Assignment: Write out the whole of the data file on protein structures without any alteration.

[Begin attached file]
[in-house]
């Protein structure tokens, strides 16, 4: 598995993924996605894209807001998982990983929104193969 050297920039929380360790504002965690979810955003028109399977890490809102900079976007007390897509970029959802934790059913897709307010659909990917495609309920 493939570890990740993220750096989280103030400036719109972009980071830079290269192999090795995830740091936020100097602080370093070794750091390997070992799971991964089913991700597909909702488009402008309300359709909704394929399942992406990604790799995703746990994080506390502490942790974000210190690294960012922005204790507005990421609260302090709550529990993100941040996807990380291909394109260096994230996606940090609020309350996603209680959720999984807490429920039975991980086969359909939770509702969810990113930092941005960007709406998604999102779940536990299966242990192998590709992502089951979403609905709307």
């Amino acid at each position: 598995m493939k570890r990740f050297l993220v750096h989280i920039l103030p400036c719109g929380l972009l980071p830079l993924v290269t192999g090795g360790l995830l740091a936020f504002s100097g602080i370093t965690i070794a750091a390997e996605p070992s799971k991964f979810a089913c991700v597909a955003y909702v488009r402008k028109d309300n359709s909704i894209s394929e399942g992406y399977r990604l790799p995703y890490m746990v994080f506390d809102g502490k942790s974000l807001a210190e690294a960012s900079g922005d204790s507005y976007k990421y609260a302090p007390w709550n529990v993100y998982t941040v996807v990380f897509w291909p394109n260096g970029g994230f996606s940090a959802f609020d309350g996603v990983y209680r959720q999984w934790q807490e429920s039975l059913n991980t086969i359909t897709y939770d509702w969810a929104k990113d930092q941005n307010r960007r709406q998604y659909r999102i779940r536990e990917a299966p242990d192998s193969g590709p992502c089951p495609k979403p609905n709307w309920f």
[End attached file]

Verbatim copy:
[in-house]
């Protein structure tokens, strides 16, 4: 598995993924996605894209807001998982990983929104193969 050297920039929380360790504002965690979810955003028109399977890490809102900079976007007390897509970029959802934790059913897709307010659909990917495609309920 493939570890990740993220750096989280103030400036719109972009980071830079290269192999090795995830740091936020100097602080370093070794750091390997070992799971991964089913991700597909909702488009402008309300359709909704394929399942992406990604790799995703746990994080506390502490942790974000210190690294960012922005204790507005990421609260302090709550529990993100941040996807990380291909394109260096994230996606940090609020309350996603209680959720999984807490429920039975991980086969359909939770509702969810990113930092941005960007709406998604999102779940536990299966242990192998590709992502089951979403609905709307």
């Amino acid at each position: 598995m493939k570890r990740f050297l993220v750096h989280i920039l103030p400036c719109g929380l972009l980071p830079l993924v290269t192999g090795g360790l995830l740091a936020f504002s100097g602080i370093t965690i070794a750091a390997e996605p070992s799971k991964f979810a089913c991700v597909a955003y909702v488009r402008k028109d309300n359709s909704i894209s394929e399942g992406y399977r990604l790799p995703y890490m746990v994080f506390d809102g502490k942790s974000l807001a210190e690294a960012s900079g922005d204790s507005y976007k990421y609260a302090p007390w709550n529990v993100y998982t941040v996807v990380f897509w291909p394109n260096g970029g994230f996606s940090a959802f609020d309350g996603v990983y209680r959720q999984w934790q807490e429920s039975l059913n991980t086969i359909t897709y939770d509702w969810a929104k990113d930092q941005n307010r960007r709406q998604y659909r999102i779940r536990e990917a299966p242990d192998s193969g590709p992502c089951p495609k979403p609905n709307w309920f």